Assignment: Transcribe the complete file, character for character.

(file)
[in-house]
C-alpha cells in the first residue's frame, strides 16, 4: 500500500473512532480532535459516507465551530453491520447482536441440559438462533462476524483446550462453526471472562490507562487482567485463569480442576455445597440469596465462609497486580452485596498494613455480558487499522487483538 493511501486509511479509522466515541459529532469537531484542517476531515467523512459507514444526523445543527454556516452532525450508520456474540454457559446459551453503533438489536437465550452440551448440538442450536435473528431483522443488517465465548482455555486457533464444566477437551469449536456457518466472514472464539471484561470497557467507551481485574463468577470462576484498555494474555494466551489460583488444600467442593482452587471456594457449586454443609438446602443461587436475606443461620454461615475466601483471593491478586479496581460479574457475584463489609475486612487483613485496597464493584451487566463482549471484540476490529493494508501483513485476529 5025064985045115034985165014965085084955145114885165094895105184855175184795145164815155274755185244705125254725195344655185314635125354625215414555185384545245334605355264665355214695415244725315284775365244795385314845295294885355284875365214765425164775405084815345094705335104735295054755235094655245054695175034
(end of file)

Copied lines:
[in-house]
C-alpha cells in the first residue's frame, strides 16, 4: 500500500473512532480532535459516507465551530453491520447482536441440559438462533462476524483446550462453526471472562490507562487482567485463569480442576455445597440469596465462609497486580452485596498494613455480558487499522487483538 493511501486509511479509522466515541459529532469537531484542517476531515467523512459507514444526523445543527454556516452532525450508520456474540454457559446459551453503533438489536437465550452440551448440538442450536435473528431483522443488517465465548482455555486457533464444566477437551469449536456457518466472514472464539471484561470497557467507551481485574463468577470462576484498555494474555494466551489460583488444600467442593482452587471456594457449586454443609438446602443461587436475606443461620454461615475466601483471593491478586479496581460479574457475584463489609475486612487483613485496597464493584451487566463482549471484540476490529493494508501483513485476529 5025064985045115034985165014965085084955145114885165094895105184855175184795145164815155274755185244705125254725195344655185314635125354625215414555185384545245334605355264665355214695415244725315284775365244795385314845295294885355284875365214765425164775405084815345094705335104735295054755235094655245054695175034